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The Best Potting Soils for a Vegetable Garden

By Kaye Lynne Booth
Most vegetables are grown in a garden bed, although many may be grown in containers.

In actuality, the only time that one would use potting soil for a vegetable garden is when it is a container garden. What is usually used in a vegetable garden bed is soil amendments, such as compost or humus, added to regular garden soil to provide the nutrients that vegetables need to grow, and improve drainage and fertility. It is very possible, however, to grow a vegetable garden in containers, where the best potting soils would then be desired.

Potting Soil for Container Grown Vegetables

A good potting soil mixture for vegetables grown in containers consists of equal parts peat moss, compost and builder's sand. The compost provides nutrients that your vegetables will need and builds disease resistance in your plants. The peat moss stores nutrients and releases them slowly, as well as retaining moisture for your vegetables to use as needed, too. Peat moss is sterile, so it makes a good component for moisture retention and aeration when growing vegetables in containers. Builder's sand improves the drainage of the container and prevents soil compaction. Vegetables that do well in containers include lettuce, cucumber, peppers, cabbage, tomatoes, squash, potatoes and strawberries.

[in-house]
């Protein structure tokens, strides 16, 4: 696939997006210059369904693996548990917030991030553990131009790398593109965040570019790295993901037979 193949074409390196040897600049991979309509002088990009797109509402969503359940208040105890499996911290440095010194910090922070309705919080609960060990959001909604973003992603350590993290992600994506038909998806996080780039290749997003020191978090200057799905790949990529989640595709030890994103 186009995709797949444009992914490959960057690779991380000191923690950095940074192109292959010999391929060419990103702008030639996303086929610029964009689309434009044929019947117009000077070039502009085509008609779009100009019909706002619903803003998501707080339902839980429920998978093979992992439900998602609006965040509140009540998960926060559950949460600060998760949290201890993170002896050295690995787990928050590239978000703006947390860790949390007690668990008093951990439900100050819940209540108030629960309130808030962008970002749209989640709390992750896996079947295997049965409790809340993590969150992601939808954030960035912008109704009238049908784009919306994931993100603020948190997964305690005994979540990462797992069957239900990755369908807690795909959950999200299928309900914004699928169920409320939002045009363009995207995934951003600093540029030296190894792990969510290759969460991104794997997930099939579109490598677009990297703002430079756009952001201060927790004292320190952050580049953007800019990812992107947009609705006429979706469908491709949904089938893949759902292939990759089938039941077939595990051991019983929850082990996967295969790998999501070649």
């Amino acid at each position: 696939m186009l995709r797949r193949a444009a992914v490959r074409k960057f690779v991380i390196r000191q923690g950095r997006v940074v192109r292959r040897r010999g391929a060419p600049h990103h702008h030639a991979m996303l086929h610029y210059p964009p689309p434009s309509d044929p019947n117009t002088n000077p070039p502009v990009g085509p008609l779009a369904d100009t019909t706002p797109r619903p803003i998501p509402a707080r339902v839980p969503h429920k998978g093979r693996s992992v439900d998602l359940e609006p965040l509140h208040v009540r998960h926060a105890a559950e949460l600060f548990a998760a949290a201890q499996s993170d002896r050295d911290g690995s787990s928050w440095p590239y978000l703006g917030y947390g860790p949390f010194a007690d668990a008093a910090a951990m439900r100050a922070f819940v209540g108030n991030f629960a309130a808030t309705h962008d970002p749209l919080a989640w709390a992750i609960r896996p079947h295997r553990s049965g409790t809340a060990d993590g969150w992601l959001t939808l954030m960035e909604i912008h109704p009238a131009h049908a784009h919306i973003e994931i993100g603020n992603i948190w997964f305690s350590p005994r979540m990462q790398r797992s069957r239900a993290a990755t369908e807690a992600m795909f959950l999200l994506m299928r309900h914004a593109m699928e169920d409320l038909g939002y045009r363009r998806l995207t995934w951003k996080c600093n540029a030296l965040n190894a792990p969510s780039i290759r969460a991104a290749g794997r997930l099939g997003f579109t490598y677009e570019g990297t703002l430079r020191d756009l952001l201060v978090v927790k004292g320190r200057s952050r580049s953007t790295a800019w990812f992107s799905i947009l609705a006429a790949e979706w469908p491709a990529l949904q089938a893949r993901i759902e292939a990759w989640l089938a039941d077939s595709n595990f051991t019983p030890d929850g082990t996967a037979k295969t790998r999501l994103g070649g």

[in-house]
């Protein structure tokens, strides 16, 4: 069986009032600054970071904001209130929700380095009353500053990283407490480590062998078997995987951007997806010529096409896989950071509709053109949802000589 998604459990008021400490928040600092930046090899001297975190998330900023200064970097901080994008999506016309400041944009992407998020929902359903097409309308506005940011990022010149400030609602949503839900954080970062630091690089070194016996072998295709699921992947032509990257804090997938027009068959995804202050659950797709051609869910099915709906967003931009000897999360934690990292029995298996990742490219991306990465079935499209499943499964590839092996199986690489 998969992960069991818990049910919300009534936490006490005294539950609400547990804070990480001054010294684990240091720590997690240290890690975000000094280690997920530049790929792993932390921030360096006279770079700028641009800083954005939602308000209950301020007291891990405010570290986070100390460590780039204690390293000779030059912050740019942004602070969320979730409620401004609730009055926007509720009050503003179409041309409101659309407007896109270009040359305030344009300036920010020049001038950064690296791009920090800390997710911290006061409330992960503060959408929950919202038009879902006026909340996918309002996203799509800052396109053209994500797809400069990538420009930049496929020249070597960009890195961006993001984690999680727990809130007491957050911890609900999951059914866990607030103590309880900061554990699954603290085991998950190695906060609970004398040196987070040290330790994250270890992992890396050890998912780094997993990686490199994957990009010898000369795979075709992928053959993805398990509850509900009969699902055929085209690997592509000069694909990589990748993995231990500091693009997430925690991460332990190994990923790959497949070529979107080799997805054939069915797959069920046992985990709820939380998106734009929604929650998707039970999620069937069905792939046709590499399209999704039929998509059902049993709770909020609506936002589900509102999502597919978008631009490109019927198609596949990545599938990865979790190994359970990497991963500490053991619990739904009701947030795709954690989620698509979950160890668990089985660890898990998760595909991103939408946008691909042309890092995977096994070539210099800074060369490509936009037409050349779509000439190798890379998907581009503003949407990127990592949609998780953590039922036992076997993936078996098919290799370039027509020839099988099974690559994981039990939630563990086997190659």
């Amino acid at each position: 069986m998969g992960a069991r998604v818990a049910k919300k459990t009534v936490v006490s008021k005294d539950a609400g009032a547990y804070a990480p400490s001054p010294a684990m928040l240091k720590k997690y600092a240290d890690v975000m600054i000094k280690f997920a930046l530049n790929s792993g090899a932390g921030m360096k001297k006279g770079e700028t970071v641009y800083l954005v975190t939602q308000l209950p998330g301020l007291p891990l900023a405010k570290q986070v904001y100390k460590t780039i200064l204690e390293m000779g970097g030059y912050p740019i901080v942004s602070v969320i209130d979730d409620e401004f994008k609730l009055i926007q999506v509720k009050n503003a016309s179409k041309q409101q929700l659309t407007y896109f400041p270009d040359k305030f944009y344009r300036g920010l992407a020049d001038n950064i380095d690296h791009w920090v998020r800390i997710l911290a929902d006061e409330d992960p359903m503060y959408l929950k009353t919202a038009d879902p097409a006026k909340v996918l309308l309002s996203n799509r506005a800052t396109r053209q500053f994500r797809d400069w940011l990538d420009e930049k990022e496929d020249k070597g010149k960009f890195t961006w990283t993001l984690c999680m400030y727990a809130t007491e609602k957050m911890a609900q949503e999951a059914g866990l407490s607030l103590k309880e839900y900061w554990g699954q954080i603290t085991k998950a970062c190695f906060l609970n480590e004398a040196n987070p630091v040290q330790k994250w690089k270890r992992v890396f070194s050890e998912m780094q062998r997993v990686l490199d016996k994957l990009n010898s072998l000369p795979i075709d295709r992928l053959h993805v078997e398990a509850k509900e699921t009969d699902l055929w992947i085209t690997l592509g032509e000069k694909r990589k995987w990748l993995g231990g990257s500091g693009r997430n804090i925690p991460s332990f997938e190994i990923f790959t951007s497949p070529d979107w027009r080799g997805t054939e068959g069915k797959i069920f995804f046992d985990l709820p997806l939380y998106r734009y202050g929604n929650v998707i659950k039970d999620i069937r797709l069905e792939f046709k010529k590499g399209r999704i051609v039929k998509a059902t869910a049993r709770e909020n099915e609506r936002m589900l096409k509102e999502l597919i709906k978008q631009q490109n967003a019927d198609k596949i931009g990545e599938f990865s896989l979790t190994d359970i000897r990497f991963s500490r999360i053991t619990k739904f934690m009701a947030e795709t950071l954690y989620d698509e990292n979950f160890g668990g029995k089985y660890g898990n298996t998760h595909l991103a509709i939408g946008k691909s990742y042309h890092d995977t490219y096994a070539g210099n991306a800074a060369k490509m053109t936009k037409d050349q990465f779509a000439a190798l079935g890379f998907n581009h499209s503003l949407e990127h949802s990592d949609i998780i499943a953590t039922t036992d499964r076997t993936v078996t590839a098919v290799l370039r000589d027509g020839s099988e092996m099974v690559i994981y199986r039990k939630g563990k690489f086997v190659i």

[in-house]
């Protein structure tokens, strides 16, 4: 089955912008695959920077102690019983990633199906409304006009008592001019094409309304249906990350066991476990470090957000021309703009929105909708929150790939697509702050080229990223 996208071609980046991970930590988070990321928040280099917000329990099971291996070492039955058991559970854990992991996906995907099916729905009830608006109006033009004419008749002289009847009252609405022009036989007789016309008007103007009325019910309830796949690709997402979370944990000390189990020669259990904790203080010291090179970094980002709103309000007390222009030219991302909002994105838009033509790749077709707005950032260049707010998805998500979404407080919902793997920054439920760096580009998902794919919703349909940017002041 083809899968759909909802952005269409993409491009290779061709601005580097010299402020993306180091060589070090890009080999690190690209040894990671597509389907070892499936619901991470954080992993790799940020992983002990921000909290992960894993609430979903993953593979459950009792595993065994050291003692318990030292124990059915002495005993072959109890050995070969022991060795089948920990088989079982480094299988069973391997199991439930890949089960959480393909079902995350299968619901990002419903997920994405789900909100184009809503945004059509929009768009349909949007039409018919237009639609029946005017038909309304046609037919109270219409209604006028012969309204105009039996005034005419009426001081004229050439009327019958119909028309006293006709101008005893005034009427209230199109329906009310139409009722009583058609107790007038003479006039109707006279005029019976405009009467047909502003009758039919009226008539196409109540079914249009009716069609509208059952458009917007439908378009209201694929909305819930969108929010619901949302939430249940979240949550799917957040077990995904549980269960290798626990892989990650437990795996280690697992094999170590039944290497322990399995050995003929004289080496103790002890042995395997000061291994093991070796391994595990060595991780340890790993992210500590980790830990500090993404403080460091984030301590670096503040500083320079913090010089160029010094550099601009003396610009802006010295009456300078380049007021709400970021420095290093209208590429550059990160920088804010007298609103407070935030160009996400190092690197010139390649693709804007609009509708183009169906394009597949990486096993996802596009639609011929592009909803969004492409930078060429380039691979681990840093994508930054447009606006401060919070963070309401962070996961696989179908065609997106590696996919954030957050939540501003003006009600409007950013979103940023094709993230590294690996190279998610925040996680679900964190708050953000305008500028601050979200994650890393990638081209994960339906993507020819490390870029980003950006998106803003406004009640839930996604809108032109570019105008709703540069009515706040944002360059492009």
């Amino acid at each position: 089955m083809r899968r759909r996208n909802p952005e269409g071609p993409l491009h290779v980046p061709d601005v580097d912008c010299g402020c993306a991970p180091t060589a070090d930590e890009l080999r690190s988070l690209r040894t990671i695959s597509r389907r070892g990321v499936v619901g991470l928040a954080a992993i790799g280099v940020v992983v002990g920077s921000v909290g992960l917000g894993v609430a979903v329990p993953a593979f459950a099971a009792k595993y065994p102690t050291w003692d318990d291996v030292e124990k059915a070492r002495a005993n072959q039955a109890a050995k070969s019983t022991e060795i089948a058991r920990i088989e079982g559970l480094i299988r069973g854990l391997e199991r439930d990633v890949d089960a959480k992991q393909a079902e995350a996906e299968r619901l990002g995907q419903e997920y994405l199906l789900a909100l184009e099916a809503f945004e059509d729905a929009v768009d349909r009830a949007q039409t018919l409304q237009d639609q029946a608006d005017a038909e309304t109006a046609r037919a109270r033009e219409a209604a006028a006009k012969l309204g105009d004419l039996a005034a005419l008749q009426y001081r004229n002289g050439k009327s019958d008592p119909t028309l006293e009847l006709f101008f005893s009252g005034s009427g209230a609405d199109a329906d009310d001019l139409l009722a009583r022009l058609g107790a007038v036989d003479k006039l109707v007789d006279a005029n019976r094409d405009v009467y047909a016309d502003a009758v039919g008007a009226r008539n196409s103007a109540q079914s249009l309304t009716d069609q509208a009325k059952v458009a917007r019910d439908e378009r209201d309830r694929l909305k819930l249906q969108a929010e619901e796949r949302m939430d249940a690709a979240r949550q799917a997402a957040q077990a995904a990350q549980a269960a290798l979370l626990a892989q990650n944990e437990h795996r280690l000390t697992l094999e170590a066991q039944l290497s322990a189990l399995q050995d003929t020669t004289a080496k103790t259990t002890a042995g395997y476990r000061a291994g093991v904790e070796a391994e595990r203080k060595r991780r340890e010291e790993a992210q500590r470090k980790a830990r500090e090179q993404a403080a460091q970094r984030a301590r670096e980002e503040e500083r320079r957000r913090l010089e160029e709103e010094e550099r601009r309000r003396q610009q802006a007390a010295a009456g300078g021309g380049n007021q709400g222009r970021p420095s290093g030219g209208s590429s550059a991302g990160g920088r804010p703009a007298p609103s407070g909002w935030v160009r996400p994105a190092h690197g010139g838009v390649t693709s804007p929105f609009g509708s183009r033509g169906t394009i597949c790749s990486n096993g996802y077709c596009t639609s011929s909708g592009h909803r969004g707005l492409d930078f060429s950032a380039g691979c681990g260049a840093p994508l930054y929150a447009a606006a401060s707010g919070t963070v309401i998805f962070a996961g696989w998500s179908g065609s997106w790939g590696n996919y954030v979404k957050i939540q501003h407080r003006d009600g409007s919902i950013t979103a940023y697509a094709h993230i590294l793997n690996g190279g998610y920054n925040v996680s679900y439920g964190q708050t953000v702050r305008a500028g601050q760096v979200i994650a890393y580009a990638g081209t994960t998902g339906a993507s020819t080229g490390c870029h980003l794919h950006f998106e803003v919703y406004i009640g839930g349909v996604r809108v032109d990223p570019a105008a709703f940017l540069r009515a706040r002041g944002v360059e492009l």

Nutrient Rich Soil for Vegetable Garden Beds

The best soil for a vegetable garden bed contains plenty of organic matter, to improve soil fertility, structure and texture, and increase biological activity, which in turn, increases plant productivity and produces higher plant yields. To prepare the vegetable garden bed, turn in 1 to 2 inches of compost or up to four inches of raw organic material into the soil. Compost serves as a complete organic fertilizer that contains all of the main nutrients that vegetable plants need. It may also be applied as a top dressing throughout the season to replenish nutrient-depleted soil.

Ideal Garden Loam for Vegetable Garden Beds

The ideal garden loam contains 40 percent humus, 40 percent sand, and 20 percent clay, to create a good soil texture that has a gritty, greasy feel, when squeezed between thumb and forefinger, but not too slippery. The fineness or coarseness of the soil determines the amount of water retention and air circulation within the soil and has an effect on soil fertility as well.

 

About the Author

 

Kaye Lynne Booth has been writing for 13 years. She is currently working on a children's, series and has short stories and poetry published on authspot.com; Quazen.com; Static Motion Online. She is a contributing writer for eHow.com, Gardener Guidlines, Today.com and Examiner.com. She holds a Bachelor of Arts in psychology with a minor in Computer Science from Adams State College.